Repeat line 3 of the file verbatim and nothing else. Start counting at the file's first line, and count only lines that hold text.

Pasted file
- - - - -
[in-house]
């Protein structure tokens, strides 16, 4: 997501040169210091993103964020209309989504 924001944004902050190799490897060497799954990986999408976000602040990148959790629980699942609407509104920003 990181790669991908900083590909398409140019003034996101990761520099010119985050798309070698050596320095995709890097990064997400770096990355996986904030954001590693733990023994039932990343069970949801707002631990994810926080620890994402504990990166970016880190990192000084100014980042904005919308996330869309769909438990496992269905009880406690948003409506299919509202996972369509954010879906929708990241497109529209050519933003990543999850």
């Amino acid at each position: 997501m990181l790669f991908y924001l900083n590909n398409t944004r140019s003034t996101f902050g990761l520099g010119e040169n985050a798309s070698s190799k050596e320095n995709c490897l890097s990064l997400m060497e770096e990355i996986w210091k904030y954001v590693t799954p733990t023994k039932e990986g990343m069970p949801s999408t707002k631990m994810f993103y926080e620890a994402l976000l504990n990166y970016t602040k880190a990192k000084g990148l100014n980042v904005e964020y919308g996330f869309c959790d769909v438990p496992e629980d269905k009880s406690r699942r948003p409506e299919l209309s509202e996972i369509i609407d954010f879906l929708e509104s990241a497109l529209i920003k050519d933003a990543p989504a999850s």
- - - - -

């Amino acid at each position: 997501m990181l790669f991908y924001l900083n590909n398409t944004r140019s003034t996101f902050g990761l520099g010119e040169n985050a798309s070698s190799k050596e320095n995709c490897l890097s990064l997400m060497e770096e990355i996986w210091k904030y954001v590693t799954p733990t023994k039932e990986g990343m069970p949801s999408t707002k631990m994810f993103y926080e620890a994402l976000l504990n990166y970016t602040k880190a990192k000084g990148l100014n980042v904005e964020y919308g996330f869309c959790d769909v438990p496992e629980d269905k009880s406690r699942r948003p409506e299919l209309s509202e996972i369509i609407d954010f879906l929708e509104s990241a497109l529209i920003k050519d933003a990543p989504a999850s």